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Canada  

Reconciliation poles raised

Musqueam artist William Dan says a welcome figure he carved from centuries-old cedar represents a homecoming for him, after a childhood lost to residential school and decades spent away from his traditional territories.

The figure was one of two unveiled Friday alongside a 13-metre reconciliation pole outside the Vancouver School District's Education Centre. The event marked National Indigenous Peoples Day and attendees reflected on the meaning of reconciliation.

"Reconciliation is always hard for me because I was one of them who went to the boarding schools," Dan said in an interview. "It's hard for us to get over that. I'm almost 70 years old and I still got issues on me. They really beat you down to the core.

"For me, I just wanted to do something for my tribe. While you're away at boarding school, all you want to do is go home to your parents. That's what I wanted."

Dan joined artists, local First Nations, school board officials, teachers and students to honour the three poles. The event was one of many held across Canada on Friday, including a sunrise ceremony in Toronto, a totem pole unveiling in Whitehorse and the renaming of a street in Montreal.

Vancouver Granville MP Jody Wilson-Raybould attended the event in the city and she became emotional while listening to a young Indigenous student read a poem about missing and murdered women and girls.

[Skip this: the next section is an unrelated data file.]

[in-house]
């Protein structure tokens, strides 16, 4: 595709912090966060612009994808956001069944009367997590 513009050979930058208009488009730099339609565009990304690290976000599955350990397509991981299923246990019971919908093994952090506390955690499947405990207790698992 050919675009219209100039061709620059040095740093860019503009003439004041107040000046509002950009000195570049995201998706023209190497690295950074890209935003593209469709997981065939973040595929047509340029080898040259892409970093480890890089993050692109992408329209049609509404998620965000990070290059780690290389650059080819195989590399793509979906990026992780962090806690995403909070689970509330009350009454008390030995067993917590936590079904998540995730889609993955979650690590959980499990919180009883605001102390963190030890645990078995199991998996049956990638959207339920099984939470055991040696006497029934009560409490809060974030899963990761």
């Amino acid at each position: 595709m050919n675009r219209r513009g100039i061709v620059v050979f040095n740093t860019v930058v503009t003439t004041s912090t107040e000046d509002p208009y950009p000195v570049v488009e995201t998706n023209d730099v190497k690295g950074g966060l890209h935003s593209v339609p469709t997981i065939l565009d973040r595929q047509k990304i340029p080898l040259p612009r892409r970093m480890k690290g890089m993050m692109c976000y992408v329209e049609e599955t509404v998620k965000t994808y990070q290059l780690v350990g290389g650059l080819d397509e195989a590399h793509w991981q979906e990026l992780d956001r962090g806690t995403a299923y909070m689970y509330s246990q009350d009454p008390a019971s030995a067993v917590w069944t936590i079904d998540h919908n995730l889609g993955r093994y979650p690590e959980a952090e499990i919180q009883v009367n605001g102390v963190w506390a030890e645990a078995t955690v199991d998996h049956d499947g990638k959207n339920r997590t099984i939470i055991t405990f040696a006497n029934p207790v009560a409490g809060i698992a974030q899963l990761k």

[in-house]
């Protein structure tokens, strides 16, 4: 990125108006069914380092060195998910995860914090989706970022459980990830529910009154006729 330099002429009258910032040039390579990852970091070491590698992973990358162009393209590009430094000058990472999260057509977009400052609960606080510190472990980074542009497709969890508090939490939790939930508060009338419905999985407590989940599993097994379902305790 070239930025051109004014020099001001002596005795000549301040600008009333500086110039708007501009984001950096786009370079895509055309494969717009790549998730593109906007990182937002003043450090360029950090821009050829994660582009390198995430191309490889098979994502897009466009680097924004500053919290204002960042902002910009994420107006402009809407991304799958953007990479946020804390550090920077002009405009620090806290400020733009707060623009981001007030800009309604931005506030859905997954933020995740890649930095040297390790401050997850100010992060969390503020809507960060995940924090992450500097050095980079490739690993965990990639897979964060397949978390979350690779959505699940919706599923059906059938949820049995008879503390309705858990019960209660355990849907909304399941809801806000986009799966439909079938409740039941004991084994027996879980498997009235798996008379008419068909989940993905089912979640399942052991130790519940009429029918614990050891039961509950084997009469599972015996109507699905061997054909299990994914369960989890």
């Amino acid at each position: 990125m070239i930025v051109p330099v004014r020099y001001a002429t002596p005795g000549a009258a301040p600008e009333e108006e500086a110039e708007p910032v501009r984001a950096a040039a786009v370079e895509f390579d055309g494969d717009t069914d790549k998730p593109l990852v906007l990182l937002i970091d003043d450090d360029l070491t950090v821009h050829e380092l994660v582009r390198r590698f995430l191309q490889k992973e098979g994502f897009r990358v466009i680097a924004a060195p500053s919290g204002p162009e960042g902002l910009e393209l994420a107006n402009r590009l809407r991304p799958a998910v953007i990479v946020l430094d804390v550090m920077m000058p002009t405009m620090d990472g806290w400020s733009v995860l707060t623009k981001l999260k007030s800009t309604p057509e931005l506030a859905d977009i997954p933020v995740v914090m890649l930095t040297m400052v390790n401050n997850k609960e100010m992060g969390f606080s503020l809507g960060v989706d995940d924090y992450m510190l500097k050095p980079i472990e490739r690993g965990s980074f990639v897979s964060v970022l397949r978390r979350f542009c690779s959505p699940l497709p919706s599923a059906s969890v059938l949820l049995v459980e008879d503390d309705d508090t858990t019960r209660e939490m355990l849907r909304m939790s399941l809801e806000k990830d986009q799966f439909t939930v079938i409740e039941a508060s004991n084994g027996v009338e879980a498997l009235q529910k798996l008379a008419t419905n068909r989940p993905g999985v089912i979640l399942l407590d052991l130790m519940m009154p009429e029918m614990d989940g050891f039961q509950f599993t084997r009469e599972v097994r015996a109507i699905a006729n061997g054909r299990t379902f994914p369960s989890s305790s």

"Today, on Indigenous Peoples Day, we celebrate and thank all the generations that come before us, that have persevered, that have been resilient and proud and fiercely determined to create a more just Canada. And we are on our way," she said.

Squamish artist James Harry carved the bottom of the reconciliation pole while his father Xwalacktun carved the top. The upper half features a thunderbird with wings that turn into hands holding onto the earth, symbolizing healing, and a frog that represents communication of what must change, Xwalacktun said.

Harry said the bottom half features a bear, representing strength, and an eagle symbolizing vision and wisdom. He also included a woven pattern to represent the strengthening of connection between Indigenous and non-Indigenous people.

Harry added that he hammered a loonie into the top so that when the pole comes down in 150 years, people will know which year it was made.



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